PANAMA CITY — When Harrison McElheney set Tuesday, June 11, as the date for the ribbon-cutting at the reopening of Hallmark Flower Shoppe, heavily damaged by Hurricane Michael, he was well aware that the store was filled with family tradition but had no idea there was a significance to that date.
Neither did his father, Randall, who grew up around the shop his parents started. At least not until Monday night when he reached out to his best friend’s brother to make sure he would be there Tuesday.
“I invited Rex Harrison to come to the grand reopening and he said he wouldn’t be able to do it because it was he and his wife’s anniversary,” Randall McElheney said Tuesday after the ribbon-cutting. “And that set off a light in my head that if today (Tuesday), the day of the grand reopening, was his anniversary, that was the day of the triple wedding that happened 31 years ago where he, his brother William and their sister were all married in the same ceremony.”
What made the triple wedding of the Harrison siblings even more memorable for all involved is that the Tuesday night before the big day, the Hallmark shop erupted in flames and burned to the ground, destroying every flower that had been ordered for the event.
“We immediately moved the flower shop and pharmacy (Cooper’s Drugs) within 48 hours to another location that happened to be available,” Randall McElheney said. “So we didn’t really feel like we could do the wedding but William, my best friend and one of the three siblings who got married, encouraged us to do it because he knew it was a big revenue-producing event.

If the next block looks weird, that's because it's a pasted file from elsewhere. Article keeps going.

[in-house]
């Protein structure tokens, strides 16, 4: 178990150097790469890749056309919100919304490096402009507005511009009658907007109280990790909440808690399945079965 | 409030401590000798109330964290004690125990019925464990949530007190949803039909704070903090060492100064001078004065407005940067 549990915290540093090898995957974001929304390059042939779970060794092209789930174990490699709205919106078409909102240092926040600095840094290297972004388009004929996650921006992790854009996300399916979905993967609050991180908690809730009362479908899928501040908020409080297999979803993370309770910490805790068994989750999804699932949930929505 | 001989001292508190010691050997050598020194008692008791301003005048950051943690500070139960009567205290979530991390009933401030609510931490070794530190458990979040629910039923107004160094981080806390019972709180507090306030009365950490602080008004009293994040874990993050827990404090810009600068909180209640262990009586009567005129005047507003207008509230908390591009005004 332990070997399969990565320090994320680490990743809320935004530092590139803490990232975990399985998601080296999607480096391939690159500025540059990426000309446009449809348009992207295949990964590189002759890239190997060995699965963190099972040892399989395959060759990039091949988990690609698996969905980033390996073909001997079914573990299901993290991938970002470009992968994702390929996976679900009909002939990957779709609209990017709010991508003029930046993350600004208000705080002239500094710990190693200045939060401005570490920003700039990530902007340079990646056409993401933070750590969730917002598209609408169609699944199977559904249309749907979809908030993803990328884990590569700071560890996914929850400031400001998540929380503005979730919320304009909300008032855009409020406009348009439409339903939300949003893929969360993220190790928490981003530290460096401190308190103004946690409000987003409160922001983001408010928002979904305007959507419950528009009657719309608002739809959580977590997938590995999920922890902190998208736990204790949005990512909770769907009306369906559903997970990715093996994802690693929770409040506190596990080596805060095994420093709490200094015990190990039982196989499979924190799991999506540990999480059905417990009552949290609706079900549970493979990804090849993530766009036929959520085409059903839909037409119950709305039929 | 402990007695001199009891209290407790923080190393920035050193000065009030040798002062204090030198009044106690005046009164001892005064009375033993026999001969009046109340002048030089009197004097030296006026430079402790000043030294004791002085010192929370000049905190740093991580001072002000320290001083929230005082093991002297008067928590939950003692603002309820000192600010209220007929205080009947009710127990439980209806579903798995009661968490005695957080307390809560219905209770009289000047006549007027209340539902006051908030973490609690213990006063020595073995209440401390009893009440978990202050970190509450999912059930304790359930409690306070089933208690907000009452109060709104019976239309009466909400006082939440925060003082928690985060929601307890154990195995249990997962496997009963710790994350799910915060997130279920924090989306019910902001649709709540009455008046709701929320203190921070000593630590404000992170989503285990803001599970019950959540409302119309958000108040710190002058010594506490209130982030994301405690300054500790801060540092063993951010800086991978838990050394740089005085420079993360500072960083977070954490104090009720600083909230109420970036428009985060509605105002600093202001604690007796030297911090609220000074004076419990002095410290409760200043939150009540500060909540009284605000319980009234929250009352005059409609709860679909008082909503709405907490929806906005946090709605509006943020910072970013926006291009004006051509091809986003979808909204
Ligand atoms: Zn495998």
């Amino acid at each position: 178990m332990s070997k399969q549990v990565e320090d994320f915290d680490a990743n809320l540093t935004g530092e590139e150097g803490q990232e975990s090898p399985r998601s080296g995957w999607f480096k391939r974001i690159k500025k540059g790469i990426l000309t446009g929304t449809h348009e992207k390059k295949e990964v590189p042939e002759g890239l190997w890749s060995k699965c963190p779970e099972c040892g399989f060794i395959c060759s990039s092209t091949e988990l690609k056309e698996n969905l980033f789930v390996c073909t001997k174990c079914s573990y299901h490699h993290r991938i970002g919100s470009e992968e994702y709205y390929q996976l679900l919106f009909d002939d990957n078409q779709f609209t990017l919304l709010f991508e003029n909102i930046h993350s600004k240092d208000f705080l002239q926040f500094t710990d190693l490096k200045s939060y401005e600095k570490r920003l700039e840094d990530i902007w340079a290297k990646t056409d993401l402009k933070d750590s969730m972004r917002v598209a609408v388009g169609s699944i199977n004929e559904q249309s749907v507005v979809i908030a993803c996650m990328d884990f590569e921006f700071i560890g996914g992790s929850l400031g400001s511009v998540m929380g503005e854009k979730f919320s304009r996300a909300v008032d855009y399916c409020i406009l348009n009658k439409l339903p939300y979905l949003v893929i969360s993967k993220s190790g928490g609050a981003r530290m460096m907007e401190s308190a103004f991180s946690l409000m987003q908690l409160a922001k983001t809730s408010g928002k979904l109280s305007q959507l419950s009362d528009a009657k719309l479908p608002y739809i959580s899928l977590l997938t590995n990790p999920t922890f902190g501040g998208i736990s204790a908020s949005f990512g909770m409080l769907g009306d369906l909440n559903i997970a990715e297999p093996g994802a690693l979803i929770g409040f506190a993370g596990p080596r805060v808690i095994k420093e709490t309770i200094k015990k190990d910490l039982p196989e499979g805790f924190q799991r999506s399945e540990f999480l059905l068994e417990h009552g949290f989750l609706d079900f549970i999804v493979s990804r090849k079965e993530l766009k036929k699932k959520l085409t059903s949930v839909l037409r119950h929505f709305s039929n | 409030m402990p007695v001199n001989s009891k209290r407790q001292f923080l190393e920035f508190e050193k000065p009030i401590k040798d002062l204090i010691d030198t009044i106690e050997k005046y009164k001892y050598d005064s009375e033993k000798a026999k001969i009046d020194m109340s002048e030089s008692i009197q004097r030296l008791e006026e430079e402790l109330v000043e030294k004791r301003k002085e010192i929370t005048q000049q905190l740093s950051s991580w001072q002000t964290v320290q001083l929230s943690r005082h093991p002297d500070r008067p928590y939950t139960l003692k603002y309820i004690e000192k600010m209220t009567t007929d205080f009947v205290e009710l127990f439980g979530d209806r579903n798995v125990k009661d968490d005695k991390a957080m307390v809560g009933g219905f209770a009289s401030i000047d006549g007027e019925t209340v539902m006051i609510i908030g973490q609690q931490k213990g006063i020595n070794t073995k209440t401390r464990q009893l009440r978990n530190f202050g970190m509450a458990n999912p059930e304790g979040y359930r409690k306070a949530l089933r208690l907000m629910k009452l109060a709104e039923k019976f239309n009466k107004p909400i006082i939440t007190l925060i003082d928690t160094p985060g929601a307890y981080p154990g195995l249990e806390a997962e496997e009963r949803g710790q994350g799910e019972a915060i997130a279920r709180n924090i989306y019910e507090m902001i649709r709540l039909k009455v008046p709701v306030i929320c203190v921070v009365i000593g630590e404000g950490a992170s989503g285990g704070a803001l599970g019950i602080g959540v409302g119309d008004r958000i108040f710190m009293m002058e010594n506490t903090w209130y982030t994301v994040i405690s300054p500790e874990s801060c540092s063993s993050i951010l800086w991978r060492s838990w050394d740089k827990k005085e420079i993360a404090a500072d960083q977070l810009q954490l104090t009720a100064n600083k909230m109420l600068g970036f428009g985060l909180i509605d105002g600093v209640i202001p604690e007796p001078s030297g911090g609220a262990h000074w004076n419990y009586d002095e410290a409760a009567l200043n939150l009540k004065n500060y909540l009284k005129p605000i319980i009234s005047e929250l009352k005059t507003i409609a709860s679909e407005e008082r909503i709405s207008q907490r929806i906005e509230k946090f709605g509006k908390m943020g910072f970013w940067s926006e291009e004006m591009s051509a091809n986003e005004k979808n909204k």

“And we were able to get the flowers and pull it off.”
Harrison McElheney wasn’t even born 31 years ago, but the history of the shop at U.S. Business 98 and Cove Boulevard is embedded in his brain, given that it was started by his grandparents and there were thoughts of closing it until he was called in to perform CPR on it about five years ago. So cutting the ribbon on a new building with his wife Savanna on Tuesday was special.
“I’ve been here ever since before my wedding, and I never really saw myself doing this,” McElheney said Tuesday as he sat in a new “wedding room” designed to give brides a comfortable and private place to discuss their floral arrangements. “I really didn’t know what I was going to do after high school, but this turned out really well, I like it and I enjoy the work that comes with it.”
There was talk of closing the faltering business about five years ago, but when Randall told his wife Karen about that idea, she didn’t like it.
“I went home and told Karen, and she said, ‘Randall, your son is getting married in like a year, there’s no way you’re going to close that flower shop,’ ” McElheney said.
So he asked his son to take a look at the business and see if there was a way to make it profitable.
“He did that and he did it so well, determined what the shortcomings were and increased the profitability, that he decided he kind of liked this place.”
And now, with a new building carrying his touches, Harrison McElheney said it finally feels like it’s his business and he’s ready to add more history to it.
“It’s good that we’re able to reopen like this and that there’s a hometown place where people can get their flowers, and get them just the way they like them,” he said. “When I first got here, it wasn’t mine at all, it was already here.
“And now that we’re able to remodel, do some of the things I wanted to do, it’s pretty good.”